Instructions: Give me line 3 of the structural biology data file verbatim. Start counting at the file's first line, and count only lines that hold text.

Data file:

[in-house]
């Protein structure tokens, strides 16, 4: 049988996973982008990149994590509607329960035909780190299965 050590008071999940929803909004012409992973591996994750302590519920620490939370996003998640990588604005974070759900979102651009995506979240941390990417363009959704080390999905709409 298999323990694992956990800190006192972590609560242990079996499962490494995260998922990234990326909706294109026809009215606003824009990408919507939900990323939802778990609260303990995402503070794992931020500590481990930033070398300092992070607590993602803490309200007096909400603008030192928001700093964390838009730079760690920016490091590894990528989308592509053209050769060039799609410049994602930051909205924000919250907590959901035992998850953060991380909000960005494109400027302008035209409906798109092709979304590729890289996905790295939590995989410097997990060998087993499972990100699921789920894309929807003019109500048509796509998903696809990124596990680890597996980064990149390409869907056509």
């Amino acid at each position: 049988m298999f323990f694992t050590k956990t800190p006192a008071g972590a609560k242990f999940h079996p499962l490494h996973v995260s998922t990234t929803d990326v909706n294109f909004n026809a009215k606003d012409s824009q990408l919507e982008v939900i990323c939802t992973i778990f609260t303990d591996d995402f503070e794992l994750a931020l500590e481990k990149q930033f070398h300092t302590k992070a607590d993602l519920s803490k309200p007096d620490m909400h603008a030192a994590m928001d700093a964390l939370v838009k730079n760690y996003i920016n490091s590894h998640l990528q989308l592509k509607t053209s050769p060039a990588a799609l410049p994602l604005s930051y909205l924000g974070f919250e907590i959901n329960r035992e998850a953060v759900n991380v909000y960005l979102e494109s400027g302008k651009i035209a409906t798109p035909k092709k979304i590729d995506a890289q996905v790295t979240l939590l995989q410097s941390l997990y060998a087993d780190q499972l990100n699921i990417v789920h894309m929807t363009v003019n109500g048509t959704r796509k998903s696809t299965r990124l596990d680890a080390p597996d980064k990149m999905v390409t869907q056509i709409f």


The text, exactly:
């Amino acid at each position: 049988m298999f323990f694992t050590k956990t800190p006192a008071g972590a609560k242990f999940h079996p499962l490494h996973v995260s998922t990234t929803d990326v909706n294109f909004n026809a009215k606003d012409s824009q990408l919507e982008v939900i990323c939802t992973i778990f609260t303990d591996d995402f503070e794992l994750a931020l500590e481990k990149q930033f070398h300092t302590k992070a607590d993602l519920s803490k309200p007096d620490m909400h603008a030192a994590m928001d700093a964390l939370v838009k730079n760690y996003i920016n490091s590894h998640l990528q989308l592509k509607t053209s050769p060039a990588a799609l410049p994602l604005s930051y909205l924000g974070f919250e907590i959901n329960r035992e998850a953060v759900n991380v909000y960005l979102e494109s400027g302008k651009i035209a409906t798109p035909k092709k979304i590729d995506a890289q996905v790295t979240l939590l995989q410097s941390l997990y060998a087993d780190q499972l990100n699921i990417v789920h894309m929807t363009v003019n109500g048509t959704r796509k998903s696809t299965r990124l596990d680890a080390p597996d980064k990149m999905v390409t869907q056509i709409f």